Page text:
Other powerful contributions to the debate were made by senior Conservative MPs Dame Cheryl Gillan, Richard Benyon and Sir Oliver Heald. In response the Water Minister Therese Coffey indicated government support for the new reservoir and new powers and environmental duties for Ofwat in the forthcoming Environment Bill.
On the Abingdon Reservoir Therese Coffey said: “I believe that Thames Water and Affinity Water, both of which are promoting the reservoir in their preferred (Water Resource Management) plans, will receive a very warm welcome when they are put forward, so that, as many others have mentioned, we can finally get on with the Abingdon reservoir, which will do a lot of good for the people of south-east England.”
The minister was challenged by Charles Walker over Ofwat who said: “The role of Ofwat has not been mentioned yet. It has no duty to have any environmental regard. Its only interest is in driving down bills, but it should take a great deal more interest in the environment. I think we have all had enough of Ofwat in this place. I hope the Minister will take that on board.”
Therese Coffey replied: “The Environment Agency challenged Ofwat in its initial 2019 price review over the fact that it and some of the companies that had come up with particular plans and made some good progress were none the less not fulling their environmental obligations. I am pleased therefore that my right hon. Friend the Secretary of State last week met the water companies and challenged them by saying that, while we recognised the strength of the investment they had brought to the water industry in the last 25 years, they must not forget the environment and we would continue to press them on that point. I am pleased that the Environment Agency is pressing the case with Ofwat so strongly. I hope that the next Government, to be formed this week, will proceed with the environment Bill, which will strengthen Ofwat’s powers. Who knows? There may be opportunities for even further consideration of a duty relating to the environment.”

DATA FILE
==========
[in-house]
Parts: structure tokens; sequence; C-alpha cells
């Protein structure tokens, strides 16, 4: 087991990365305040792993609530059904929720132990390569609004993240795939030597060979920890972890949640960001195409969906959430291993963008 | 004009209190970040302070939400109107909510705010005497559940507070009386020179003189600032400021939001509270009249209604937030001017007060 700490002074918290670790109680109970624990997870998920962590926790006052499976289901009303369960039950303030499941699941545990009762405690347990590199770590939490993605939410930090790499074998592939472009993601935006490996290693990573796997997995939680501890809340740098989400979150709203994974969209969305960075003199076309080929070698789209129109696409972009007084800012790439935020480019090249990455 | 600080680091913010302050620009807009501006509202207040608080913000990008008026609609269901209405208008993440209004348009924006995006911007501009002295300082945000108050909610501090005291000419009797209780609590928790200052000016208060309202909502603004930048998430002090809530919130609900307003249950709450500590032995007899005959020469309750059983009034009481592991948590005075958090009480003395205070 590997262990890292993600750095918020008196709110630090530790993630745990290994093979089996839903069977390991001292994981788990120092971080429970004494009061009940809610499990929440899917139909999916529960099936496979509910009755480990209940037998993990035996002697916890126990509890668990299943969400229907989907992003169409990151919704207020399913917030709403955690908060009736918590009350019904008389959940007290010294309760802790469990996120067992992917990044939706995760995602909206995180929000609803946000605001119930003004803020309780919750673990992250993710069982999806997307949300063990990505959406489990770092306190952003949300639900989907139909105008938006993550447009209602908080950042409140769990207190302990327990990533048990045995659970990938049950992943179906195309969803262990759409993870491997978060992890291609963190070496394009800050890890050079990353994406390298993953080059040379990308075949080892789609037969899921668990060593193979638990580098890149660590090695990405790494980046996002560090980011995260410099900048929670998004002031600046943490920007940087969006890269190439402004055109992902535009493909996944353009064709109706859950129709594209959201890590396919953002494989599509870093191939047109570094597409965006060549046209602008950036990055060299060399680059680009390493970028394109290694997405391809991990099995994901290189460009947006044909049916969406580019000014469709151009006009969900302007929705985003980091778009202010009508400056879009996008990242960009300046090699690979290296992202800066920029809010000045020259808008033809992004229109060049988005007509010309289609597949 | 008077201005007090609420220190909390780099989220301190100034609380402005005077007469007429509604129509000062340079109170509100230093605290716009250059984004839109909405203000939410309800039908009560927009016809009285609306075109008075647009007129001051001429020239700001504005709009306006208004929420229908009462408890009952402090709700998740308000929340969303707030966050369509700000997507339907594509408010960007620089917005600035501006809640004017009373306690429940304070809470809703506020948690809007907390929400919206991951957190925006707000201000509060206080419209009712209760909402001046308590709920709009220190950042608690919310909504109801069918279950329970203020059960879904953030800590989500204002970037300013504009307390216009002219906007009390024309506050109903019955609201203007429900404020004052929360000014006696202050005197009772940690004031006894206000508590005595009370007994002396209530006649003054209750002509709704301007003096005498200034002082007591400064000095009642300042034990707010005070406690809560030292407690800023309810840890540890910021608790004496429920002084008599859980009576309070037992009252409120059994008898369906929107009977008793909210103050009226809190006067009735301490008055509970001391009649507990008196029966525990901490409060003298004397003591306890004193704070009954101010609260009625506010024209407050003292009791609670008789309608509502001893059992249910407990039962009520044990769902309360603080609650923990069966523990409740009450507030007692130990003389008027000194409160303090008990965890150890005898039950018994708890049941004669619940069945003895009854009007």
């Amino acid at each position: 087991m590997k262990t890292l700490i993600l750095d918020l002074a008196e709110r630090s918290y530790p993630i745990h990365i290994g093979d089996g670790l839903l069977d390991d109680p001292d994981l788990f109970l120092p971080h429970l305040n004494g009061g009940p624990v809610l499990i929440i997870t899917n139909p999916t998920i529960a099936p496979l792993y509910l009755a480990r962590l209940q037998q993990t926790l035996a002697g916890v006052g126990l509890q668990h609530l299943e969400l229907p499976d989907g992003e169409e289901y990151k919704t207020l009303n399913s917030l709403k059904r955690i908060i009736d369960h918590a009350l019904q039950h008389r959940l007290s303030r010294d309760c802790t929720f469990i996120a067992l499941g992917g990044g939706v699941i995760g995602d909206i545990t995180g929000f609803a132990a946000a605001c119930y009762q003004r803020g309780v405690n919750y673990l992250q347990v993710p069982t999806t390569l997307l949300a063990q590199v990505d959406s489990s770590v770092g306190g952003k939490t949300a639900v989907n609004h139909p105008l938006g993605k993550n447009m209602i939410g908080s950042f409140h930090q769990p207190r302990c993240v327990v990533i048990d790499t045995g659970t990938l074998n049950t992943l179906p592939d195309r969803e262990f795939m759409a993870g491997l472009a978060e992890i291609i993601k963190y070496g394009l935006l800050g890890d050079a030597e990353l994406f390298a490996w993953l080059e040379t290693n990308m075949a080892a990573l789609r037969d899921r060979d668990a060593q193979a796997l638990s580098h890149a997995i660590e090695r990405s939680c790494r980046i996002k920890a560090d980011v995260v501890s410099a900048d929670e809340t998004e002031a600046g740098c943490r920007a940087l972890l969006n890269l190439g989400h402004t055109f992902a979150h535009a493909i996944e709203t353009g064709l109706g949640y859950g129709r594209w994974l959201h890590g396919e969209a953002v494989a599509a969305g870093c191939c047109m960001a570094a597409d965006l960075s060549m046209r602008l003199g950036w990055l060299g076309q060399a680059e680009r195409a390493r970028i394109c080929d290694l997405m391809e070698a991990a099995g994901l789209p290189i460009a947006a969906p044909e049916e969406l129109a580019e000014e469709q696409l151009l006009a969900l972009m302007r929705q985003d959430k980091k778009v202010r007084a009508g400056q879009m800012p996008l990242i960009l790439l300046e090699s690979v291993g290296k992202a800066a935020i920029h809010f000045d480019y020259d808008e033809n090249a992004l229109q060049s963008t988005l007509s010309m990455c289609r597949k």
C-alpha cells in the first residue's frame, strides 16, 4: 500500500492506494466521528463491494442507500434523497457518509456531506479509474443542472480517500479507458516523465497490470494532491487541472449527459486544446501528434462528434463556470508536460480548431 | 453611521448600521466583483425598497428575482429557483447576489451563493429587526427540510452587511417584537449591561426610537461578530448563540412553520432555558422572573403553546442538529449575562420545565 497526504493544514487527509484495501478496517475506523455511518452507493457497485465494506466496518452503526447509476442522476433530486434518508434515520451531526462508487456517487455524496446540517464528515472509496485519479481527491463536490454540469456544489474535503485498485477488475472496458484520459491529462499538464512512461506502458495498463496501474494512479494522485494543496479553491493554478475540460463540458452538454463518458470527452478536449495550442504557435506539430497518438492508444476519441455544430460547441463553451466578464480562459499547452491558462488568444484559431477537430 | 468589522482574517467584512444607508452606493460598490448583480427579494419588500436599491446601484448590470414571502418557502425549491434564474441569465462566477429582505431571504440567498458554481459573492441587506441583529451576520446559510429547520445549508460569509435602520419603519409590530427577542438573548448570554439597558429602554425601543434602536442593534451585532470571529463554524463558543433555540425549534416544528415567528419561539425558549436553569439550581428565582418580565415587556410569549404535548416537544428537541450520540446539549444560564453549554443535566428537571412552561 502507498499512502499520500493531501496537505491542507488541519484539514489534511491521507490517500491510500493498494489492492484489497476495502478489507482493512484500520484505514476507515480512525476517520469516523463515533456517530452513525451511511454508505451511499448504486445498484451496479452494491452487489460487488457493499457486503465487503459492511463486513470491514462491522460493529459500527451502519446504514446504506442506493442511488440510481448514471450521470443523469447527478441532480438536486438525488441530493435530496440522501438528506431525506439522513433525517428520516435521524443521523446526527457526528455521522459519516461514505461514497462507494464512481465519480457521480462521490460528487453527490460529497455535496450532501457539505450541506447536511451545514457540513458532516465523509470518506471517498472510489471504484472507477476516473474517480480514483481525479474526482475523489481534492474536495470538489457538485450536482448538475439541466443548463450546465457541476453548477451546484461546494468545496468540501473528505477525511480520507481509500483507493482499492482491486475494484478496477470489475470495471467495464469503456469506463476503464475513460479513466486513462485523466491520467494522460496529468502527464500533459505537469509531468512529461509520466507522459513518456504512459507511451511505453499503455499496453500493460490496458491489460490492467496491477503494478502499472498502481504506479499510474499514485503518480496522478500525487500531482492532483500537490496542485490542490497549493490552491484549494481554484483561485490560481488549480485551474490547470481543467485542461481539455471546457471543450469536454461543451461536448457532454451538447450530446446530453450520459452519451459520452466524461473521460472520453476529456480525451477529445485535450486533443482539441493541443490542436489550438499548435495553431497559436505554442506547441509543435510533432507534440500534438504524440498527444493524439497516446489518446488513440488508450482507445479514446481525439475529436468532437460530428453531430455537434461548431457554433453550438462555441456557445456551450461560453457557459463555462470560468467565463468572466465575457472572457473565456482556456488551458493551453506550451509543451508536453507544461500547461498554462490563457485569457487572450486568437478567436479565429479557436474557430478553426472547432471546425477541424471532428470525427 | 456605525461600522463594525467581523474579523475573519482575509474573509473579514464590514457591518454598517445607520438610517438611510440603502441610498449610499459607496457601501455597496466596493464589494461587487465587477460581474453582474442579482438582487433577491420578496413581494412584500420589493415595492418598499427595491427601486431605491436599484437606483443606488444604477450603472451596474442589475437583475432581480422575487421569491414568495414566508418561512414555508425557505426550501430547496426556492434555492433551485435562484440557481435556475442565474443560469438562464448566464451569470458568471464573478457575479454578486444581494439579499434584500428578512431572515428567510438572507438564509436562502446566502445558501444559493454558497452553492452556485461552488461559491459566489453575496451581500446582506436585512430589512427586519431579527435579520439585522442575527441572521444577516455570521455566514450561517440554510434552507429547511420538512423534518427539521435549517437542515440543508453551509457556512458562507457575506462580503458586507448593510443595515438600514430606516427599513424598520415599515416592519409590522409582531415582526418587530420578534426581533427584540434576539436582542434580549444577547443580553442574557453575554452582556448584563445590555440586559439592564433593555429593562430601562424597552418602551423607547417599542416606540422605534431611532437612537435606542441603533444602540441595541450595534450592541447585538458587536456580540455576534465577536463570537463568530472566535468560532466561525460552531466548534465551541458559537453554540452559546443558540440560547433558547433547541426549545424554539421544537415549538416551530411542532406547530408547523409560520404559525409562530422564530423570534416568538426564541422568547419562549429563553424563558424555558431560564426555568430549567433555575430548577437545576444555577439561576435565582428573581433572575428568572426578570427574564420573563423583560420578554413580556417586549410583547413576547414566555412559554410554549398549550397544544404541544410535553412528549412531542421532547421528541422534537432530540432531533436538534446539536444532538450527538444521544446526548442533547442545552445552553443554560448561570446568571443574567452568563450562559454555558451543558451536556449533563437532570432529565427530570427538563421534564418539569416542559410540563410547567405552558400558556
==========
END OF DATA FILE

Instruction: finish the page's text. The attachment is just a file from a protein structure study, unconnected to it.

Today Michael Gove, in what may be his last action as Environment Secretary, published a Summer Policy Statement on progress with the new Environment Bill. On water policy it says: “We will support regulators in ensuring that customers and the environment are protected. We will legislate to strengthen Ofwat’s powers to update water companies’ licences, in order to make sure that they can do their job.”
Commenting on the debate the former musician, Angling Trust Ambassador and river campaigner Feargal Sharkey said: “Cross party support is about as rare in modern politics as a healthy chalk stream. Yet that is exactly the welcome support our chalk streams received from MPs on Monday night, Highlighting the desperate state of our rivers members of parliament from all sides joined together to raise their voices in concern. There has been too much talk for too long, too much inaction, it is time now for government to listen, time now for government to act, time now to put the flows back into our rivers.”
Angling Trust Policy Chief Martin Salter added: “There is an undeniable water shortage crisis in the South and East of England, which is already impacting our chalk streams as well as other rivers. 85% of these globally rare habitats are located in England and our record of care is nothing short of shameful. We already have long dry sections in a majority of the chalk streams in the Chilterns and Hertfordshire and the situation is getting worse not better.
We need to reduce demand for water through compulsory metering and less leakage. We must have new reservoirs to save every spare drop in times of plenty to avoid environmental damage during drought periods. And we want to see stronger powers for the regulators, tougher action on polluters and our rivers and chalkstreams given the legal protection that there importance warrants. This week’s debate and the ministerial assurances it delivered is a small step on a very long road.”